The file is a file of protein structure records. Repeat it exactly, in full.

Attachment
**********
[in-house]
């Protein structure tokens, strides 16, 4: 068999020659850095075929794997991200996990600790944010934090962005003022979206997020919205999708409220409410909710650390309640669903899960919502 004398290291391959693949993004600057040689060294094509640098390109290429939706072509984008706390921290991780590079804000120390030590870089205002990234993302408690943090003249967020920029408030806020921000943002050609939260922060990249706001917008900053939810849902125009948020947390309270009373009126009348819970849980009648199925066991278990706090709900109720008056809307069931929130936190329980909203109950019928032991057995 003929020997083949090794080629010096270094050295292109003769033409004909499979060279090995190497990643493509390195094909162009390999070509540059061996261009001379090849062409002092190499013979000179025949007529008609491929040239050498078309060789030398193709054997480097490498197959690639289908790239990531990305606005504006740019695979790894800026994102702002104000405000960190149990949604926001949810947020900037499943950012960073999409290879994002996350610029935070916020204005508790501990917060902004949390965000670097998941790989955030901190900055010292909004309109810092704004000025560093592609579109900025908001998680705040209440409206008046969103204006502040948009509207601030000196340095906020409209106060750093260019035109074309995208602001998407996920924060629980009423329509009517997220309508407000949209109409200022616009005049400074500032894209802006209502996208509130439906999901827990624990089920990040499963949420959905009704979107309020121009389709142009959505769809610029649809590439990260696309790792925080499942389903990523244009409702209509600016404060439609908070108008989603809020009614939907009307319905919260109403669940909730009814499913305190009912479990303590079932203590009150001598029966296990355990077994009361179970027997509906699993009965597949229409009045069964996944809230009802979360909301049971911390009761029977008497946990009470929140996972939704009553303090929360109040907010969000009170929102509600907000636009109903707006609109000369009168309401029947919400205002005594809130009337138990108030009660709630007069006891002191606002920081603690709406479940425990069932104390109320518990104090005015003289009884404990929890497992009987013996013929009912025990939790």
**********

[in-house]
């Protein structure tokens, strides 16, 4: 068999020659850095075929794997991200996990600790944010934090962005003022979206997020919205999708409220409410909710650390309640669903899960919502 004398290291391959693949993004600057040689060294094509640098390109290429939706072509984008706390921290991780590079804000120390030590870089205002990234993302408690943090003249967020920029408030806020921000943002050609939260922060990249706001917008900053939810849902125009948020947390309270009373009126009348819970849980009648199925066991278990706090709900109720008056809307069931929130936190329980909203109950019928032991057995 003929020997083949090794080629010096270094050295292109003769033409004909499979060279090995190497990643493509390195094909162009390999070509540059061996261009001379090849062409002092190499013979000179025949007529008609491929040239050498078309060789030398193709054997480097490498197959690639289908790239990531990305606005504006740019695979790894800026994102702002104000405000960190149990949604926001949810947020900037499943950012960073999409290879994002996350610029935070916020204005508790501990917060902004949390965000670097998941790989955030901190900055010292909004309109810092704004000025560093592609579109900025908001998680705040209440409206008046969103204006502040948009509207601030000196340095906020409209106060750093260019035109074309995208602001998407996920924060629980009423329509009517997220309508407000949209109409200022616009005049400074500032894209802006209502996208509130439906999901827990624990089920990040499963949420959905009704979107309020121009389709142009959505769809610029649809590439990260696309790792925080499942389903990523244009409702209509600016404060439609908070108008989603809020009614939907009307319905919260109403669940909730009814499913305190009912479990303590079932203590009150001598029966296990355990077994009361179970027997509906699993009965597949229409009045069964996944809230009802979360909301049971911390009761029977008497946990009470929140996972939704009553303090929360109040907010969000009170929102509600907000636009109903707006609109000369009168309401029947919400205002005594809130009337138990108030009660709630007069006891002191606002920081603690709406479940425990069932104390109320518990104090005015003289009884404990929890497992009987013996013929009912025990939790």